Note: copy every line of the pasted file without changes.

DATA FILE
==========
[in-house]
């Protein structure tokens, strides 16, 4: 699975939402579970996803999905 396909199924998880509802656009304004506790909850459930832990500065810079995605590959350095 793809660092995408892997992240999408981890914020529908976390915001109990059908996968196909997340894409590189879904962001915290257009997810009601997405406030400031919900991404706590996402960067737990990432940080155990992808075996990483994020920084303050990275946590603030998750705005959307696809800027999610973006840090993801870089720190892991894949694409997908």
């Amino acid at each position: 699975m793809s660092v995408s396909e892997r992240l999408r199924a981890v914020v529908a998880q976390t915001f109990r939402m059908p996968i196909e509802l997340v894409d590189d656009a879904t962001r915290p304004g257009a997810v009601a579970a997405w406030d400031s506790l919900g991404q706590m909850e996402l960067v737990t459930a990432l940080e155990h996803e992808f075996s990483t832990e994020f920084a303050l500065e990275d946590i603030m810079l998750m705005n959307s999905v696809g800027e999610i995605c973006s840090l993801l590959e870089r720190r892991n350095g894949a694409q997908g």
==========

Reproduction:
[in-house]
């Protein structure tokens, strides 16, 4: 699975939402579970996803999905 396909199924998880509802656009304004506790909850459930832990500065810079995605590959350095 793809660092995408892997992240999408981890914020529908976390915001109990059908996968196909997340894409590189879904962001915290257009997810009601997405406030400031919900991404706590996402960067737990990432940080155990992808075996990483994020920084303050990275946590603030998750705005959307696809800027999610973006840090993801870089720190892991894949694409997908």
């Amino acid at each position: 699975m793809s660092v995408s396909e892997r992240l999408r199924a981890v914020v529908a998880q976390t915001f109990r939402m059908p996968i196909e509802l997340v894409d590189d656009a879904t962001r915290p304004g257009a997810v009601a579970a997405w406030d400031s506790l919900g991404q706590m909850e996402l960067v737990t459930a990432l940080e155990h996803e992808f075996s990483t832990e994020f920084a303050l500065e990275d946590i603030m810079l998750m705005n959307s999905v696809g800027e999610i995605c973006s840090l993801l590959e870089r720190r892991n350095g894949a694409q997908g």